“May grace and peace be multiplied to you in the knowledge [epignosei, experiential knowledge once again] of God and of Jesus our Lord. His divine power has granted to us all things that pertain to life and godliness, through the knowledge [epignosei] of Him Who called us to His own glory and excellence, by which He has granted to us His precious and very great promises, that through these you may escape from the corruption that is in the world because of passion, and become partakers of the divine nature.”

One cannot help but see the parallels between these two texts. The same Greek words, epignosei, apophugentes, “having escaped from,” and a form of kosmos or “world,” are used to describe what Christians have been freed from, as well as to describe the one who then goes back to his old ways and ends up worse than he was before he ever knew Jesus.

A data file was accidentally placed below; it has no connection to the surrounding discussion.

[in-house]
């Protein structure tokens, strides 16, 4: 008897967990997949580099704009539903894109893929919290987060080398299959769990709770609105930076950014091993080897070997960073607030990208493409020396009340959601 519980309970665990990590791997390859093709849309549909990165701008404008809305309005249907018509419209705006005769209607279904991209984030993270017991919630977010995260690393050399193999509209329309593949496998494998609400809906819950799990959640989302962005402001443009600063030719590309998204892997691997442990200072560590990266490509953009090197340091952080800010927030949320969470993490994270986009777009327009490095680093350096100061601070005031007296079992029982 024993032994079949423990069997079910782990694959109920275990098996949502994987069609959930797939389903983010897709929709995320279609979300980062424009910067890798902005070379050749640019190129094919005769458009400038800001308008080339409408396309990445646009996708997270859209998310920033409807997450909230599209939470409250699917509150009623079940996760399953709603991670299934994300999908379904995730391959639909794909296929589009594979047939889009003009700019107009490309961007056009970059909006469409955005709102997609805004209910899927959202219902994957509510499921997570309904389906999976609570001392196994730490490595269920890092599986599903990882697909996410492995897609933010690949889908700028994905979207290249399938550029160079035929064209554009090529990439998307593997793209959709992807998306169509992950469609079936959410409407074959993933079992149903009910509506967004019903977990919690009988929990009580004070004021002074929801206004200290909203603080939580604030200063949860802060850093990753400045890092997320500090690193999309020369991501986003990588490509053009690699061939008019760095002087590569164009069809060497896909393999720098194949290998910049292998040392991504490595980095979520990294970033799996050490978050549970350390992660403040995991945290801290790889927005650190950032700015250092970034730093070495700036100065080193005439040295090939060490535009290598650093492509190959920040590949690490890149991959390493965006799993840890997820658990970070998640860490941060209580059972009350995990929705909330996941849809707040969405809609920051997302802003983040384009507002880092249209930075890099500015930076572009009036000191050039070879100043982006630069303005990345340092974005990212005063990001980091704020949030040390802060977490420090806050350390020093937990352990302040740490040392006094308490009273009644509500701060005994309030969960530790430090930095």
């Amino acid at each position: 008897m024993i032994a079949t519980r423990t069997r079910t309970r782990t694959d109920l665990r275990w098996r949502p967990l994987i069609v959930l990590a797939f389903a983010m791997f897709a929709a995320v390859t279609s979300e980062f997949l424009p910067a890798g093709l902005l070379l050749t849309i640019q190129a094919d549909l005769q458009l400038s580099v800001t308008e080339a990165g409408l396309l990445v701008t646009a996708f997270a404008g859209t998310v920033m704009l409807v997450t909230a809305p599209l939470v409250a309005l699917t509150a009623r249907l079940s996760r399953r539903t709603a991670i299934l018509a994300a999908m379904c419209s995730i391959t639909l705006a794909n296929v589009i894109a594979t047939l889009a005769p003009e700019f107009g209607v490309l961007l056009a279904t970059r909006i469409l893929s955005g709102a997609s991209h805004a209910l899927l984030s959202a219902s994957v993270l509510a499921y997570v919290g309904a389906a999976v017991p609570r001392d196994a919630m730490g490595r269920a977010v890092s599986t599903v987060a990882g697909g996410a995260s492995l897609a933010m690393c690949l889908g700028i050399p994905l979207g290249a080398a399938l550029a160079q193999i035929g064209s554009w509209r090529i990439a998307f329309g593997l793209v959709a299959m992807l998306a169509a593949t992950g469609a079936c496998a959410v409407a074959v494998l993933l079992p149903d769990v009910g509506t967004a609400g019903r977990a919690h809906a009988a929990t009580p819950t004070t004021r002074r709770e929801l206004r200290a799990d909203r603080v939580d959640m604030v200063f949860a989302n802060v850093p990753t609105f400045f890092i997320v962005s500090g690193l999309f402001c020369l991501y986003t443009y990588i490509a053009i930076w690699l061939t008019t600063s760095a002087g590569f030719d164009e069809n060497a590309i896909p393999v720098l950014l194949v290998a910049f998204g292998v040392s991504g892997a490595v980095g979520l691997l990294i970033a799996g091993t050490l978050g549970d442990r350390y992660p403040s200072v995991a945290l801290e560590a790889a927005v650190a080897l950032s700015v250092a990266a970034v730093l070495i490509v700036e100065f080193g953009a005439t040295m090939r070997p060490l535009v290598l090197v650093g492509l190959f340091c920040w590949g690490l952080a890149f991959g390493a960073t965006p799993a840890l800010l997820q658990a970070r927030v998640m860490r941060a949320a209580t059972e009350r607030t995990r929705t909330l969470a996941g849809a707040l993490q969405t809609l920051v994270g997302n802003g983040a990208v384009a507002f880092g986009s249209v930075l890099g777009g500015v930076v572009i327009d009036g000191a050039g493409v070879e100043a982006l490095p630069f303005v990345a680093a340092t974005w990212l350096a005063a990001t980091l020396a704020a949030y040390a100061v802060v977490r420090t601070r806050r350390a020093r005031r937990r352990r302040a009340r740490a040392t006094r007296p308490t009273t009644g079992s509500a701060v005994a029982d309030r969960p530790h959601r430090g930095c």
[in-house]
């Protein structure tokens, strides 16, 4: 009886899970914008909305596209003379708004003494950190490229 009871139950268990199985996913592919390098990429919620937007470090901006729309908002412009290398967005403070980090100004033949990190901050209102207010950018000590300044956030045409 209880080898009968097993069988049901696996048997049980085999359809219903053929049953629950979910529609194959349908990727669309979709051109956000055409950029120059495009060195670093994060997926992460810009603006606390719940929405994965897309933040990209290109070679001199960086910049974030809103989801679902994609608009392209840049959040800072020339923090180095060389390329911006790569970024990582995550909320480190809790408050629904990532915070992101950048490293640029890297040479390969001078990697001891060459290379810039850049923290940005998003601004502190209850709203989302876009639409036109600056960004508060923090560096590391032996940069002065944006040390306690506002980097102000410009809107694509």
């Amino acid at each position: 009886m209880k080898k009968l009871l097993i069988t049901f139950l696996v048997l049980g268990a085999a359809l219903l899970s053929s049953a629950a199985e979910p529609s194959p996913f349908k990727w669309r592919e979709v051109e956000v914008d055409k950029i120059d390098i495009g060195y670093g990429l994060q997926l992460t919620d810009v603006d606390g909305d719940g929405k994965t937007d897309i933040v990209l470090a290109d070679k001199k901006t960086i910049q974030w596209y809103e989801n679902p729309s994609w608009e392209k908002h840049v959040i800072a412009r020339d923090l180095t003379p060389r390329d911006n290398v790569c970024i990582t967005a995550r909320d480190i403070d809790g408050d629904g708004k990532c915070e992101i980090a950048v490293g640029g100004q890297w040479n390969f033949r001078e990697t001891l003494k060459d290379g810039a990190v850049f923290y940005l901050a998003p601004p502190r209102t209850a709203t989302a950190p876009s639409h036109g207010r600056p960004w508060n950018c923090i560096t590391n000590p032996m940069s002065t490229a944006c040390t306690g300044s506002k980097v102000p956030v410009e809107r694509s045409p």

These are just a few texts among the scores we could examine, but the bottom line is Scripture is crystal-clear on this point: Once saved does not mean always saved. In Matthew 6:15, Jesus tells us that “if you do not forgive men their trespasses, neither will your Father forgive your trespasses.” It does not matter how “born again” one may be or how many experiences one has had, if he does not forgive others, he will not be forgiven, according to the text. And remember—as we have seen—no sin can enter into heaven (cf. Hb 1:13, Rv 21:27). Further, the Bible says we can “fall from grace” (Gal 5:1-5, Heb 12:14-16), be “cut off” from the vine from which we receive divine life (Jn 15:1-6, Rom 11:18-22), have our names removed from the Lamb’s book of life (Rv 22:19), and it assures us over and over again that if we commit certain sins and we do not repent of them, we will not go to heaven (cf. 1 Cor 6:9-11, Gal 5:19, Eph 5:3-5, Rv 21:6-8).